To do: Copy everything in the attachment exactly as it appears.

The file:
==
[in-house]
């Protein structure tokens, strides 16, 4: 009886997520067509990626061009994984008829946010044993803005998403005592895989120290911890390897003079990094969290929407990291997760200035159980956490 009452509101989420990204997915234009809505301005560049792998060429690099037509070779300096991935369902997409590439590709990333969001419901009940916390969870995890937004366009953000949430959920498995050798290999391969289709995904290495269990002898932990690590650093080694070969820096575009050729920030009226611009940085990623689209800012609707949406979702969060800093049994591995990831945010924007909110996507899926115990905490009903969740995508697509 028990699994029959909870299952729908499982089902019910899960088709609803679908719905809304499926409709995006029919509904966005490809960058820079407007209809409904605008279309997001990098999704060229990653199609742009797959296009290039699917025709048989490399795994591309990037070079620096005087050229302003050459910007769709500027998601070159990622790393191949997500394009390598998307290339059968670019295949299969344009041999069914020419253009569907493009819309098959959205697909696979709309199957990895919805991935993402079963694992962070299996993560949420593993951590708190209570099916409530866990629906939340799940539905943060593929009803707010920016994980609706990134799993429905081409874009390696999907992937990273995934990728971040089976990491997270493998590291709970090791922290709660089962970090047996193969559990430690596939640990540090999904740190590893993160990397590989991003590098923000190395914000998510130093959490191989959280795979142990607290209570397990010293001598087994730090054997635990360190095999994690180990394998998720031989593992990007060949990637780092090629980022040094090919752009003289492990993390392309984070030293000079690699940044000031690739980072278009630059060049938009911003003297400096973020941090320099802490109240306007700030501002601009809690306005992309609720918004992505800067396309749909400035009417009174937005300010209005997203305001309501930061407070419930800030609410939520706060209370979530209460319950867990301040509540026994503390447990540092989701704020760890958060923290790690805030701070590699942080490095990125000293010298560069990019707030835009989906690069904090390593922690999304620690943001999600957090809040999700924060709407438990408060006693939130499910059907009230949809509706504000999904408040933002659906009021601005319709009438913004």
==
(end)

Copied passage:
[in-house]
């Protein structure tokens, strides 16, 4: 009886997520067509990626061009994984008829946010044993803005998403005592895989120290911890390897003079990094969290929407990291997760200035159980956490 009452509101989420990204997915234009809505301005560049792998060429690099037509070779300096991935369902997409590439590709990333969001419901009940916390969870995890937004366009953000949430959920498995050798290999391969289709995904290495269990002898932990690590650093080694070969820096575009050729920030009226611009940085990623689209800012609707949406979702969060800093049994591995990831945010924007909110996507899926115990905490009903969740995508697509 028990699994029959909870299952729908499982089902019910899960088709609803679908719905809304499926409709995006029919509904966005490809960058820079407007209809409904605008279309997001990098999704060229990653199609742009797959296009290039699917025709048989490399795994591309990037070079620096005087050229302003050459910007769709500027998601070159990622790393191949997500394009390598998307290339059968670019295949299969344009041999069914020419253009569907493009819309098959959205697909696979709309199957990895919805991935993402079963694992962070299996993560949420593993951590708190209570099916409530866990629906939340799940539905943060593929009803707010920016994980609706990134799993429905081409874009390696999907992937990273995934990728971040089976990491997270493998590291709970090791922290709660089962970090047996193969559990430690596939640990540090999904740190590893993160990397590989991003590098923000190395914000998510130093959490191989959280795979142990607290209570397990010293001598087994730090054997635990360190095999994690180990394998998720031989593992990007060949990637780092090629980022040094090919752009003289492990993390392309984070030293000079690699940044000031690739980072278009630059060049938009911003003297400096973020941090320099802490109240306007700030501002601009809690306005992309609720918004992505800067396309749909400035009417009174937005300010209005997203305001309501930061407070419930800030609410939520706060209370979530209460319950867990301040509540026994503390447990540092989701704020760890958060923290790690805030701070590699942080490095990125000293010298560069990019707030835009989906690069904090390593922690999304620690943001999600957090809040999700924060709407438990408060006693939130499910059907009230949809509706504000999904408040933002659906009021601005319709009438913004």